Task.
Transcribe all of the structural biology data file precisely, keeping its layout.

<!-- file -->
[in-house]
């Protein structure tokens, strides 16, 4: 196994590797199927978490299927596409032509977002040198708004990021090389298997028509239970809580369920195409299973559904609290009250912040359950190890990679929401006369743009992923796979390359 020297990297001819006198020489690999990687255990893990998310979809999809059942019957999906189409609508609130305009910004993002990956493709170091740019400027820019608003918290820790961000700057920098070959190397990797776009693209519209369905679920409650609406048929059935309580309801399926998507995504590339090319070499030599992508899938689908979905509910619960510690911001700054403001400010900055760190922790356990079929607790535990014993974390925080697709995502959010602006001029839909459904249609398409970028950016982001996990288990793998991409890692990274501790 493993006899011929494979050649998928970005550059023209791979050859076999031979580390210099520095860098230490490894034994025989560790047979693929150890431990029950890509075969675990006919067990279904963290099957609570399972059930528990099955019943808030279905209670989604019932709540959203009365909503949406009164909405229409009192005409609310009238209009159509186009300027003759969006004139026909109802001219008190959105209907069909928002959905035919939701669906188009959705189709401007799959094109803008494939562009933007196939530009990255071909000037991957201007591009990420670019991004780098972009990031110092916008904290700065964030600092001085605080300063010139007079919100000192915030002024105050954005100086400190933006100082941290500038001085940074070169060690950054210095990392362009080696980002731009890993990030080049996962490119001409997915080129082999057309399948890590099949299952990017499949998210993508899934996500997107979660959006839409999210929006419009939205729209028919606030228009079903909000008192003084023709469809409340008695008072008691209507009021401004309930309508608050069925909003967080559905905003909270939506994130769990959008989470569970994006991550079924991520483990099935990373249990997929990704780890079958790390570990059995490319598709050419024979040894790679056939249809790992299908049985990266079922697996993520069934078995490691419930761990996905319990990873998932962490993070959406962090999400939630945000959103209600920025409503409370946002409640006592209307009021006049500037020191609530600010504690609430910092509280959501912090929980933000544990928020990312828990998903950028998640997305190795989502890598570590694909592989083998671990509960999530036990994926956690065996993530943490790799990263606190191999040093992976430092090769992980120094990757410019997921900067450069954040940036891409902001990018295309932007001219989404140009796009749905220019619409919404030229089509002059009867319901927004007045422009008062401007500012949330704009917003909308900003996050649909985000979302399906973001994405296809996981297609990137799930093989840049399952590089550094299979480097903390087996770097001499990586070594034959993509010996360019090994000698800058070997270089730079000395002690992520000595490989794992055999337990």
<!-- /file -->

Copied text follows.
[in-house]
């Protein structure tokens, strides 16, 4: 196994590797199927978490299927596409032509977002040198708004990021090389298997028509239970809580369920195409299973559904609290009250912040359950190890990679929401006369743009992923796979390359 020297990297001819006198020489690999990687255990893990998310979809999809059942019957999906189409609508609130305009910004993002990956493709170091740019400027820019608003918290820790961000700057920098070959190397990797776009693209519209369905679920409650609406048929059935309580309801399926998507995504590339090319070499030599992508899938689908979905509910619960510690911001700054403001400010900055760190922790356990079929607790535990014993974390925080697709995502959010602006001029839909459904249609398409970028950016982001996990288990793998991409890692990274501790 493993006899011929494979050649998928970005550059023209791979050859076999031979580390210099520095860098230490490894034994025989560790047979693929150890431990029950890509075969675990006919067990279904963290099957609570399972059930528990099955019943808030279905209670989604019932709540959203009365909503949406009164909405229409009192005409609310009238209009159509186009300027003759969006004139026909109802001219008190959105209907069909928002959905035919939701669906188009959705189709401007799959094109803008494939562009933007196939530009990255071909000037991957201007591009990420670019991004780098972009990031110092916008904290700065964030600092001085605080300063010139007079919100000192915030002024105050954005100086400190933006100082941290500038001085940074070169060690950054210095990392362009080696980002731009890993990030080049996962490119001409997915080129082999057309399948890590099949299952990017499949998210993508899934996500997107979660959006839409999210929006419009939205729209028919606030228009079903909000008192003084023709469809409340008695008072008691209507009021401004309930309508608050069925909003967080559905905003909270939506994130769990959008989470569970994006991550079924991520483990099935990373249990997929990704780890079958790390570990059995490319598709050419024979040894790679056939249809790992299908049985990266079922697996993520069934078995490691419930761990996905319990990873998932962490993070959406962090999400939630945000959103209600920025409503409370946002409640006592209307009021006049500037020191609530600010504690609430910092509280959501912090929980933000544990928020990312828990998903950028998640997305190795989502890598570590694909592989083998671990509960999530036990994926956690065996993530943490790799990263606190191999040093992976430092090769992980120094990757410019997921900067450069954040940036891409902001990018295309932007001219989404140009796009749905220019619409919404030229089509002059009867319901927004007045422009008062401007500012949330704009917003909308900003996050649909985000979302399906973001994405296809996981297609990137799930093989840049399952590089550094299979480097903390087996770097001499990586070594034959993509010996360019090994000698800058070997270089730079000395002690992520000595490989794992055999337990």